Inflammatory bowel disease and bottoming do not mix.

  • Rhi_Bran

    Posts: 904

    Aug 15, 2014 3:36 AM GMT
    So, a little over half a year ago, I ended up having sex with a guy that I had been seeing for awhile. It was safe sex, but I was the bottom. About a week later, I started to get these really odd bowel cramps, joint pains, and fatigue. I was alternating constipated - diarrhea, and the joint pains would seem to jump from my knees, to my wrists, to my lower back, repeat. At first, I was panicking hardcore because I thought I had caught some kind of STD. I've had blood tests run three times in the last six months, and everything is still turning up negative.

    But guess what? Turns out I have ulcerative colitis, a form of inflammatory bowel disease. When I mentioned to my doctor that my father and great uncle have Crohn's disease (another form of IBD), it was suggested that I get a colonoscopy just to see if I had inherited similar problems, as there is strong evidence to support a genetic factor in developing IBD. From what I've learned, any kind of local damage to the rectum, colon, or large intestine can induce what is known as a "flare" - an indefinite period of more troublesome symptoms like the joint inflammation and bowel problems. Since I checked the "has had male sexual partners" box on my diagnostics sheet, my doc mentioned that flares are very commonly activated by friction and/or even minor tearing caused by anal sex. Flares can even come on randomly, or as a result of stress, or bad diet. Honestly I don't know for certain if the sex caused this flare, but the timing was just too convenient so it's a possibility.

    The colonoscopy (NOT FUN) turned up minor ulceration, so it seems as though I am at the end of my first flare. This first flare lasted only two months, and wasn't as severe as my doctor said it could have been, considering many people are knocked flat on their ass and are wholly incapacitated by flares at times.

    My doctor thinks I may also have a weird spine problem called ankylosing spondylitis too, which is sometimes co-morbid with UC. I need to go in for x-rays soon to check for this. Essentially it's excessive inflammation of the sacroiliac joint which is concurrent with UC flares, and can cause the sacroiliac joints to fuse, causing rigidity of the lower back even in young age. This makes sense, because I literally cannot do a single sit-up, even with a good core, and I occasionally have dull lower back pain. I used to think nothing of this and chalked it up to poor sitting posture. While UC is chronic and lasts for a lifetime, AS eventually fades in people who exercise and eat right.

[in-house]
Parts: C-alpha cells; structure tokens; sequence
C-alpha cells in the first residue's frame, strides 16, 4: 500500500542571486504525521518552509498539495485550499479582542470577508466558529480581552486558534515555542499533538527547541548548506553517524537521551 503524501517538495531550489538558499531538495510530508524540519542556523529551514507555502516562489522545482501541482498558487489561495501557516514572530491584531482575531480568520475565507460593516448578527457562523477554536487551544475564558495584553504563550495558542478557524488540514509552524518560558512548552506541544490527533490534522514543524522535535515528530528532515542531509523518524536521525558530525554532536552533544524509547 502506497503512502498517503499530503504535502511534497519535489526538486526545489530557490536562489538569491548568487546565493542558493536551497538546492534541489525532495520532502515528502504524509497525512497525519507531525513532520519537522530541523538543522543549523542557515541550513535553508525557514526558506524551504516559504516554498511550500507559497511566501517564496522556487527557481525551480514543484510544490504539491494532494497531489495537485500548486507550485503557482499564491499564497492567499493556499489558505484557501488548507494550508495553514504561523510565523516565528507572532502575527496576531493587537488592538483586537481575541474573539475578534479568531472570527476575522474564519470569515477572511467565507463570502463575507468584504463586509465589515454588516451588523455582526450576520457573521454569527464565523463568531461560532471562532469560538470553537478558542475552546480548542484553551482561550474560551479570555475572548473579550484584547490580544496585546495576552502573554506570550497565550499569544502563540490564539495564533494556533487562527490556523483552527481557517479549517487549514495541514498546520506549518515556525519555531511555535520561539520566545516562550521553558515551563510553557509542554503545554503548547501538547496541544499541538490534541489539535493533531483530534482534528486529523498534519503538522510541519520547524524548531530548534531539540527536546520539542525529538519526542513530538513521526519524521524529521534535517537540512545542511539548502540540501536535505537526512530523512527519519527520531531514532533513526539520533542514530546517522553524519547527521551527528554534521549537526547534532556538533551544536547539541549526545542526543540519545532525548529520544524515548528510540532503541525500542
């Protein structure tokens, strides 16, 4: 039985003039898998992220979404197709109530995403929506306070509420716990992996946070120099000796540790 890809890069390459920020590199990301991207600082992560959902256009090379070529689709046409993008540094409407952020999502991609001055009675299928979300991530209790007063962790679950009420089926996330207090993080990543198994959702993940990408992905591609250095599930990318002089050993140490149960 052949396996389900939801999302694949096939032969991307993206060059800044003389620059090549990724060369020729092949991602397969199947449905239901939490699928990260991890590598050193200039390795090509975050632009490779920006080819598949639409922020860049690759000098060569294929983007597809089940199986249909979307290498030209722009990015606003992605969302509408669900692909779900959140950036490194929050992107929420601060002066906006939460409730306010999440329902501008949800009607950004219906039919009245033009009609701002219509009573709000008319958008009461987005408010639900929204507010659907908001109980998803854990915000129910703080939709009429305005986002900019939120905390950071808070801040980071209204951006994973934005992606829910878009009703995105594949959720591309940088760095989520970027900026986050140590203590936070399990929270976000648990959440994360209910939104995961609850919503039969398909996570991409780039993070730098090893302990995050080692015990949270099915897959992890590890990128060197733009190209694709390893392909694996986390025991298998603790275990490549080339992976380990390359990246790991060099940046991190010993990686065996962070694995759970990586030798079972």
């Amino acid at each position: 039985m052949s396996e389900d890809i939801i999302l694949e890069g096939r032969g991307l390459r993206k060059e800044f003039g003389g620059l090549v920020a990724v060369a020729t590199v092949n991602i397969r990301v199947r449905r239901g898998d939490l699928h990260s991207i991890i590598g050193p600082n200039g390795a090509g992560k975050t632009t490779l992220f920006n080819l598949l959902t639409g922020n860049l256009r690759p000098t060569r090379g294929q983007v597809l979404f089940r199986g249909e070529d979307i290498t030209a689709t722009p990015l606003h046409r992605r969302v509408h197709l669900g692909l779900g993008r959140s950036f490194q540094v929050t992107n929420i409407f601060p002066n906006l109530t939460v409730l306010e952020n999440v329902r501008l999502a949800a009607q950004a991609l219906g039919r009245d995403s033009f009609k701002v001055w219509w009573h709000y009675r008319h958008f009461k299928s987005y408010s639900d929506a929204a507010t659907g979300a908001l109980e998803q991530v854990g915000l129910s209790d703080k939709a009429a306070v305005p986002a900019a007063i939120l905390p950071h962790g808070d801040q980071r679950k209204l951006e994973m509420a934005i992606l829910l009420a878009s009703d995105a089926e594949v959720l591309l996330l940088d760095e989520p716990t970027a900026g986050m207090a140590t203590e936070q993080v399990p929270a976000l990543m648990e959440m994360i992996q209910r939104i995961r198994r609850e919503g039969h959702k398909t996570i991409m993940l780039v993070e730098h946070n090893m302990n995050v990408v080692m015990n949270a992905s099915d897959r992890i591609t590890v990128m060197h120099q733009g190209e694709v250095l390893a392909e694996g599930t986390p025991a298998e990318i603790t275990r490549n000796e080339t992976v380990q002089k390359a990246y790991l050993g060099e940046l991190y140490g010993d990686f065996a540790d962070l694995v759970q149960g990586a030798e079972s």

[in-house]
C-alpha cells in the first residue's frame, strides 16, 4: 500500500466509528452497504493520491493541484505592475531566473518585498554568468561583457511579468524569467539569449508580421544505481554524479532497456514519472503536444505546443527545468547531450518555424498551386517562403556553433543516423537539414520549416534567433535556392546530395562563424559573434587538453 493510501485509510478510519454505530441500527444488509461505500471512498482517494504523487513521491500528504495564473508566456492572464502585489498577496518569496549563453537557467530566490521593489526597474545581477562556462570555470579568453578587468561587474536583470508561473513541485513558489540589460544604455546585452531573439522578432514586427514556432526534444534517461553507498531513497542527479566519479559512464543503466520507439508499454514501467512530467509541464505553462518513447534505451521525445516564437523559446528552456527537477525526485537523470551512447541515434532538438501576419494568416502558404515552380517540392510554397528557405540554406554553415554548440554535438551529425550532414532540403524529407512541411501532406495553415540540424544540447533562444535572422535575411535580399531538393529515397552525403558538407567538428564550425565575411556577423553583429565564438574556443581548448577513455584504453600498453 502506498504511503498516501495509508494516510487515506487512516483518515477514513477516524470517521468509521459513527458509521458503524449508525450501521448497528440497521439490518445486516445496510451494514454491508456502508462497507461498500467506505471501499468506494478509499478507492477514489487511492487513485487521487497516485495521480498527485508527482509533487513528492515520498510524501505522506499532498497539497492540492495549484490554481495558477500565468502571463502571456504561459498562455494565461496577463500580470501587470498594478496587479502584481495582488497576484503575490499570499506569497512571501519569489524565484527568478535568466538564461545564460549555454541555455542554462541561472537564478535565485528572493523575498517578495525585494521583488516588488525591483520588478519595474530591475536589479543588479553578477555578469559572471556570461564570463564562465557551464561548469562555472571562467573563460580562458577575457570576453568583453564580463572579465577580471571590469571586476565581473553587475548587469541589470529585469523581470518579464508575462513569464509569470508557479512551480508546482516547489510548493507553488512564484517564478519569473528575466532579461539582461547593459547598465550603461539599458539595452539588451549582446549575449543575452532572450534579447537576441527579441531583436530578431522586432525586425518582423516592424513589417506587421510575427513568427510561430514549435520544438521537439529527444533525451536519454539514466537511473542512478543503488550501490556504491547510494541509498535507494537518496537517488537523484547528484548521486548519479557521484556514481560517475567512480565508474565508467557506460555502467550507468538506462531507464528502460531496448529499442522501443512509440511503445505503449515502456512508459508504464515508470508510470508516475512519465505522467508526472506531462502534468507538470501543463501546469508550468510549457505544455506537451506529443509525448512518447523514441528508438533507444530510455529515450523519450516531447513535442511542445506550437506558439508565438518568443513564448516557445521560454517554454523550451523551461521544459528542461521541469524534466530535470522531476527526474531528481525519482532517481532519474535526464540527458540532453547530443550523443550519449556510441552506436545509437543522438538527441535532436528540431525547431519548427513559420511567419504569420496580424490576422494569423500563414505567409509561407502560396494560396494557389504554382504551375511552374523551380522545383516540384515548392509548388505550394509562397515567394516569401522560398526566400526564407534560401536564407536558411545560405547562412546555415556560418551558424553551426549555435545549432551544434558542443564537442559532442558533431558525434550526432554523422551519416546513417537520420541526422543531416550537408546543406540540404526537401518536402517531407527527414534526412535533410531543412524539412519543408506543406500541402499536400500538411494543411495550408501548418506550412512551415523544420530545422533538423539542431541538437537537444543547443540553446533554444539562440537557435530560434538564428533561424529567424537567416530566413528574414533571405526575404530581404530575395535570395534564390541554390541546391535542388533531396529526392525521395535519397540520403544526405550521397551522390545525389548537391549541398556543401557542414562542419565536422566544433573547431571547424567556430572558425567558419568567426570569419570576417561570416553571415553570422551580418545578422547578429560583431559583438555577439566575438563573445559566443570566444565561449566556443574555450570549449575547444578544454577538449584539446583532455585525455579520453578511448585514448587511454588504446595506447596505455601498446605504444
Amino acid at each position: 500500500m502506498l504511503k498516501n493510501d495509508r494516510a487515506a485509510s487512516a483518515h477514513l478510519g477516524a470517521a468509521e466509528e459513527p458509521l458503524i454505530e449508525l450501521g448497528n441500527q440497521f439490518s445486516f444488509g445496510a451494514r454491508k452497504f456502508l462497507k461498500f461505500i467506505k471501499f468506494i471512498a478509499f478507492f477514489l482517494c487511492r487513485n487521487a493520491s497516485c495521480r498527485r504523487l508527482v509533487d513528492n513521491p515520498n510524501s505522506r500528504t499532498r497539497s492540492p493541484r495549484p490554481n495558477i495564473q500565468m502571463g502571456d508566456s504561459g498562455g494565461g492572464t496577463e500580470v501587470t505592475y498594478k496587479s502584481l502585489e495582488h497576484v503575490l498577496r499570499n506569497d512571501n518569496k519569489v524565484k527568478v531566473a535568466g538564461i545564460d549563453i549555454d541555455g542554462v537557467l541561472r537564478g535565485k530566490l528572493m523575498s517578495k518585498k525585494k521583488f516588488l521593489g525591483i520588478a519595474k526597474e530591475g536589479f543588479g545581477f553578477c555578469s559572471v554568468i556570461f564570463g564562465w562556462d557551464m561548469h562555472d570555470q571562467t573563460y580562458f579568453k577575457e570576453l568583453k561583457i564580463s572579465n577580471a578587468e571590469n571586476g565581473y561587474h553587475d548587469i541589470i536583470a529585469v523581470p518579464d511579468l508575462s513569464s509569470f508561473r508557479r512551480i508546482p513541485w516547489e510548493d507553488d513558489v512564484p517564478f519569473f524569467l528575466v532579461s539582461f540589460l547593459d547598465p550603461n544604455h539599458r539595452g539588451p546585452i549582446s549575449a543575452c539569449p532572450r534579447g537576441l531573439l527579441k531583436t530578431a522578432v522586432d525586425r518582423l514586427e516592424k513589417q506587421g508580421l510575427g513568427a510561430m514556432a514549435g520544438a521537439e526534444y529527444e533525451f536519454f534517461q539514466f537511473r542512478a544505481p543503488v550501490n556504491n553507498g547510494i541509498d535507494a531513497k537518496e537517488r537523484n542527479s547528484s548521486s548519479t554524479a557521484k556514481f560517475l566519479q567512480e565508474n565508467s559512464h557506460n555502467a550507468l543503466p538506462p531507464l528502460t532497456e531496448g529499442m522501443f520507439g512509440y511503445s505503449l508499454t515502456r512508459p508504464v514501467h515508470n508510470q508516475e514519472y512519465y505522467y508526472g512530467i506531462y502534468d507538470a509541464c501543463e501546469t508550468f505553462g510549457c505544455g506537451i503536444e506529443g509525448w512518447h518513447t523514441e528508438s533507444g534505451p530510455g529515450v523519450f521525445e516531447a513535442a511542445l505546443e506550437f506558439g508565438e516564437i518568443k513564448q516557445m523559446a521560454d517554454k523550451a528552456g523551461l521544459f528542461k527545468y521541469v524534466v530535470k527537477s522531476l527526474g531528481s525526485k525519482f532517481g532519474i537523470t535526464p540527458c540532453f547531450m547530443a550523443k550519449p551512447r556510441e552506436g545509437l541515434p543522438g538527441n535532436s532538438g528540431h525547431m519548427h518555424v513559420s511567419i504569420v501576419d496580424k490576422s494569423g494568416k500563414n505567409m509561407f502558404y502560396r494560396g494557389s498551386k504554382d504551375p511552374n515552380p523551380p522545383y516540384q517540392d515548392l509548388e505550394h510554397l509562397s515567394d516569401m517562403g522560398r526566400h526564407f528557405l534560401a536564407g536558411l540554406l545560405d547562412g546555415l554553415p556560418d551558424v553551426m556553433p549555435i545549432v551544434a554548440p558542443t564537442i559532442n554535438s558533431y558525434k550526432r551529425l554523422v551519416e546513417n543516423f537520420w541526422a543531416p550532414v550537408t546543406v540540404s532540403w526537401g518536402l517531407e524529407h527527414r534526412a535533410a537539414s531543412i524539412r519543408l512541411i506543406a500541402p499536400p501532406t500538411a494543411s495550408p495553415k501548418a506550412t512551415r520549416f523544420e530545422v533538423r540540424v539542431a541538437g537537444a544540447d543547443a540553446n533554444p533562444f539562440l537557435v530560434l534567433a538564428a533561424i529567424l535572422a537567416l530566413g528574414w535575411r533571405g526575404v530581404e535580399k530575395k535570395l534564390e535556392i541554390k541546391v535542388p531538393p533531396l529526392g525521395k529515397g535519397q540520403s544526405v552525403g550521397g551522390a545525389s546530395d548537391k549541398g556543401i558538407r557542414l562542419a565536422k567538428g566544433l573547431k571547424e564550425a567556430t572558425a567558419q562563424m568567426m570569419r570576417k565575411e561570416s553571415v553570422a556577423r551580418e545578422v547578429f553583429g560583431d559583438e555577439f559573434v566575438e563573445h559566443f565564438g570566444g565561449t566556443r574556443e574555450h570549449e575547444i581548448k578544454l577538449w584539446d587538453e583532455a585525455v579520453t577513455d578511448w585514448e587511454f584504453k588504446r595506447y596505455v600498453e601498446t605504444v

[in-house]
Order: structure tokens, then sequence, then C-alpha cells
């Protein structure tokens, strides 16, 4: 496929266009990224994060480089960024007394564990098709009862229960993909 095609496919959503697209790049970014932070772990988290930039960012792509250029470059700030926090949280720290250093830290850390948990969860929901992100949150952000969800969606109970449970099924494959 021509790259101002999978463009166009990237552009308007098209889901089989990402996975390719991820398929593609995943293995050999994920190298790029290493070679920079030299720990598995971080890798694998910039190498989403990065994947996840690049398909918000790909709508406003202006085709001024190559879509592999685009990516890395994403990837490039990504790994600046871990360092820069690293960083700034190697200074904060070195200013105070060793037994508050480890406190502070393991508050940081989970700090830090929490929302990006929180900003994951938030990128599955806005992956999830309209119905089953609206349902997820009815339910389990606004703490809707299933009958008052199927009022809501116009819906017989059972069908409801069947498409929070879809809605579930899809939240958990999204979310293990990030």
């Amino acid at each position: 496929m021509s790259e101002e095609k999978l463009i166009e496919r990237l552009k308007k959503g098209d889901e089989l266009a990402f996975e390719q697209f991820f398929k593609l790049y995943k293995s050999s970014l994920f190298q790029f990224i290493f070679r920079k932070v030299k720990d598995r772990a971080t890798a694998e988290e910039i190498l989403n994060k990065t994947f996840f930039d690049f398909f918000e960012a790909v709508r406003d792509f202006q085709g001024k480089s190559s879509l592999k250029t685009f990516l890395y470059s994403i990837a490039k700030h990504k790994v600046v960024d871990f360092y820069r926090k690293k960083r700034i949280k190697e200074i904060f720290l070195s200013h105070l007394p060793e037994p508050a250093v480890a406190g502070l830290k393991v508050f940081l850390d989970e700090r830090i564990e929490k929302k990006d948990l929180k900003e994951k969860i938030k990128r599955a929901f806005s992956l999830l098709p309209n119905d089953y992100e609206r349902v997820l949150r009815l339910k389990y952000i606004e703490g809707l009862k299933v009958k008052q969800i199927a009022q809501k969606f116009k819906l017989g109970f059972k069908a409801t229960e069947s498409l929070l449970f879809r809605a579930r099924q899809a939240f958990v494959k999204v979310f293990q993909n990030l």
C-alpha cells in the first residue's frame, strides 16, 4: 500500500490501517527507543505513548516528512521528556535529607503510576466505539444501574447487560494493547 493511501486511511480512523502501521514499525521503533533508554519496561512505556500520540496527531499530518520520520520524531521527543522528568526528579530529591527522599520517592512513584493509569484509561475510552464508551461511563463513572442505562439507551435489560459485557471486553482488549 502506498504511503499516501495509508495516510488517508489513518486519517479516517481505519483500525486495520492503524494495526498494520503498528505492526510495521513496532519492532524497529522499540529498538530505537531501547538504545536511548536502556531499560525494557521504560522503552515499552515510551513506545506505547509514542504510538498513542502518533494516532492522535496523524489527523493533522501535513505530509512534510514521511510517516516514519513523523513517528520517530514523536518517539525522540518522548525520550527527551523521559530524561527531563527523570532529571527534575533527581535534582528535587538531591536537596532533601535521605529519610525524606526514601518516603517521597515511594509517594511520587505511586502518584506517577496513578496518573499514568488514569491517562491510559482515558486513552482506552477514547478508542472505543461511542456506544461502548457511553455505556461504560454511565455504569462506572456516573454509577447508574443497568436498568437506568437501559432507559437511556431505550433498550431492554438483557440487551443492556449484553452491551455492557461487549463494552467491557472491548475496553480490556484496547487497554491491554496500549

Looking back, I've had very mild symptoms before now (odd problems with bowel movements and random nausea) but have always written them off as something that everyone deals with now and again. Guess it just goes to show - if you ignore a leak, the dam must break eventually! UC is unfortunately a chronic condition that will last my entire lifetime, but hopefully I can avoid the worst of it with good lifestyle habits and perhaps some corticosteroids if my flares get really bad. Guess this is the end of my bottoming days though.
  • Posted by a hidden member.
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    Aug 15, 2014 3:53 AM GMT
    Looks like you're doomed to topville forever. icon_razz.gif

    The disease must really suck, though. Keep on top (no pun) of your research and look for the latest stuff on it.
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    Aug 15, 2014 4:07 AM GMT
    I don't want to sound like one of those fad pushers…. but since it involves your digestive track why not try going gluton free and see if it helps. Im in no way trying to diminish your ailment, but it could be worth a try. All the best…
  • Rhi_Bran

    Posts: 904

    Aug 15, 2014 11:42 AM GMT
    A gluten free diet is only recommended for people with coeliac disease. It is related to (and often confused for) IBD in that it is an autoimmune disorder, and it affects the lower end of the digestive tract, but it is only triggered by exposure to gluten proteins. With IBD, parts of the intestines and colon are nearly always inflamed. There is honestly little to no evidence that gluten in moderate amounts is harmful to anyone who does not have CD or a gluten intolerance.

    Gluten is not a problem for me, although I have also developed an egg intolerance / allergy over the last year or so, because I always have gut cramps and nausea for at least a few hours after eating eggs. Thankfully I do not have all the insane food allergies that certain people with Crohn's have.
  • Posted by a hidden member.
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    Aug 15, 2014 9:46 PM GMT
    paulflexes saidLooks like you're doomed to topville forever. icon_razz.gif

    The disease must really suck, though. Keep on top (no pun) of your research and look for the latest stuff on it.


    Too bad really... you look like you'd be an amazing bottom. icon_razz.gif